Monday, November 4, 2013

Library Mouse

All my life, I have been a reader. I cannot remember the first book I ever read, or the first book I ever loved. It was just something I was, something I did. Since I was in third grade, I have been a writer. I do remember the first time I wrote a fictional story. I remember how it felt to have that pencil in my hand (with a purple triangle grippy thing, because no teacher has ever appreciated the unique way I hold a pencil). I remember the elation of realizing that I was the one controlling the story. I remember the feeling, way deep down in my eight-year-old soul, that I was doing what I was meant to do. No matter what has come of my writing since, that moment will stick with me forever.

Now, this post is not about what a wonderful writer I am. In truth, I am rusty, and tired (two young children will do that to you), and out of touch with any sort of writing community (being a financial analyst for six years before becoming a stay-at-home mom will do at to you, too). What this post is about is the initial spark. That moment when I realized I had the potential in me to tell a story. Because that is what Library Mouse, by Daniel Kirk is all about.

We bought the book at a yard sale this summer. I had never heard of it before. But, it looked interesting, and was in good shape. For a quarter, how could we go wrong? It sat on the shelves, unnoticed for a while. Then, one day Kay brought it to me and asked me to read it. We were both smitten.

General synopsis:
Sam is a library mouse. That is to say, he lives in a library. When the people go home, he reads a lot (wouldn't you, if you had the run of the library, all by yourself, every night? I think this book had me right here--a childhood fantasy written in a book. But, it gets better.)

One day, Sam decides to write a book. When a little girl finds it, she brings it to the librarian, and, intrigued, the librarian shows it to the other librarians. (Readership! Of his first book! The fantasy just keeps getting better.) Sam writes two more books, which are similarly discovered, and read. Finally, the head librarian writes a letter to the mysterious Sam, asking him to come in for a "Meet the Author" day. Sam, not wanting to have to interact with people (he is an introvert, like many writers), spends the night making tiny, blank mouse-sized books. Then he leaves those blank books next to an empty tissue box that has a mirror taped to the bottom and a "Meet the author" banner above.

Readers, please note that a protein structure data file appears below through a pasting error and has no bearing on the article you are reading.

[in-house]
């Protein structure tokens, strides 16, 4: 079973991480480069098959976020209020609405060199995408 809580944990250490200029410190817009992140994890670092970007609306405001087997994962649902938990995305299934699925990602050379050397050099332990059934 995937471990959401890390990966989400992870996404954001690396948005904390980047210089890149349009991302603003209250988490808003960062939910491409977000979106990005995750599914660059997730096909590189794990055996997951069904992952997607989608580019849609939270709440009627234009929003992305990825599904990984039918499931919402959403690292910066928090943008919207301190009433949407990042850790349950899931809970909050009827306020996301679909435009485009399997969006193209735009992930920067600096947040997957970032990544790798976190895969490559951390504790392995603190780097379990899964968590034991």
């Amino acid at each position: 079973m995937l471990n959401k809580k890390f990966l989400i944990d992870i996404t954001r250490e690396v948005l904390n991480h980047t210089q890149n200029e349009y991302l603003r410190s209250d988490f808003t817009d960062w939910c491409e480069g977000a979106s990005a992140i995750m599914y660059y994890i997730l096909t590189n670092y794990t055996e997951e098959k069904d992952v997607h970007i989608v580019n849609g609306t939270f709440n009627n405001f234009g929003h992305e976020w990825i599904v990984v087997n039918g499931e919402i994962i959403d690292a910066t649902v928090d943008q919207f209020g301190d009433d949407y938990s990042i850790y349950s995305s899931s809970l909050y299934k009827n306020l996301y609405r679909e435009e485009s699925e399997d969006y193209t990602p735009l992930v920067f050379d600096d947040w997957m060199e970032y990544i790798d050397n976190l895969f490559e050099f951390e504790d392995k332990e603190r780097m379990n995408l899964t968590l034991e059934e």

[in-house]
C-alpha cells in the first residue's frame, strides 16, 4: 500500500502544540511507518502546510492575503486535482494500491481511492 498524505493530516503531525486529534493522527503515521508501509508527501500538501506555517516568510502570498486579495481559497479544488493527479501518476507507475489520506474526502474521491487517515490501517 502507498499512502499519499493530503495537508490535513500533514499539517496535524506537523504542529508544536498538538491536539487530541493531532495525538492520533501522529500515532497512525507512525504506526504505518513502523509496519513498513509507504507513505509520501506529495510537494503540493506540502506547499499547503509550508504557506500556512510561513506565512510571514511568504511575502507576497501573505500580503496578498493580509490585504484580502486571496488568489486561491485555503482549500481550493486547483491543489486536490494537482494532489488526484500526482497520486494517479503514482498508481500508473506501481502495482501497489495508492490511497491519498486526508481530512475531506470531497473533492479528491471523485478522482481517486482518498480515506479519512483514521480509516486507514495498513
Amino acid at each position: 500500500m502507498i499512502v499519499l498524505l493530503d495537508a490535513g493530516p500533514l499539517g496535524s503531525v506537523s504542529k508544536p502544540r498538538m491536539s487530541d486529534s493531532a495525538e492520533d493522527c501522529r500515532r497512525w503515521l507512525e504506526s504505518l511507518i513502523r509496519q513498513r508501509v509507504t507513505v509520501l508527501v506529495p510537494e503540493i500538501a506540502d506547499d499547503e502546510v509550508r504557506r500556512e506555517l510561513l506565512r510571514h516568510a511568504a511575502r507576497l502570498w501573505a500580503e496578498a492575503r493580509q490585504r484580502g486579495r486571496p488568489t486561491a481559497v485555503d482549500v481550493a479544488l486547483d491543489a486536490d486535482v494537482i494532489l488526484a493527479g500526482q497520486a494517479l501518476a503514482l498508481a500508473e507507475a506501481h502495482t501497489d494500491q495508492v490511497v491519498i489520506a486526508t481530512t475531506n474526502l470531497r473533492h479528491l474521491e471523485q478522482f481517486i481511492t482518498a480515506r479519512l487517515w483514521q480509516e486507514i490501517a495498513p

The first little girl who bends over to look in the box says, "Oh!" in surprise. "Me?" she says. "An author?" And she, and many people thereafter, write in the tiny books. "Soon there was a whole shelf full of books written by people who had never written a book before, telling stories that had never been told." How beautiful is that???

Who loves it:
I do. A lot. Library Mouse brought me right back to my third grade classroom, right back into that moment when I realized "Me. An author." The story made me sad that I don't write anymore, and happy that I ever did, and inspired that I might do it again, and hopeful that maybe, some day, my children will love to write the way I did, and still kind of do.

Kay also loves this book. She asks for the "mouse book" frequently. Often, she will ask to have the book read again the moment it closes. At 20 months old, she is too young to articulate why she likes the book. I suspect it may be because of the cute mouse. But, there is a part of me that wants to believe that she is precocious, and already recognizes that there is some spark of a writer within her. But, I do realize that I am probably projecting a lot there, and, really, she loves the cute mouse, and going to the library, and the combination is a win for her.

Why we love it:
I think I have already covered this quite well. But, I will sum it up by saying that this book can make anyone--child or adult--realize or remember that they have a story to tell. Anyone can be a writer. Even a mouse who lives in a library. Even you. Even me.

The verdict:
Library Mouse is one of those lesser-known books that deserves a spot on every child's shelf. It is playful, and inspirational, and reminds us that reading and writing can lead to great things. 

P.S. Further proof that writing can lead to great things: I just discovered, through searching for a link to the book for this post, that there are sequels to The Library Mouse. After I finish writing this post, you better believe I am placing holds on those titles from my local library. I love how sharing favorite books can lead to realizations like this. Please, if you have favorite children's books to share, comment with the titles. We are always happy to find new favorites.

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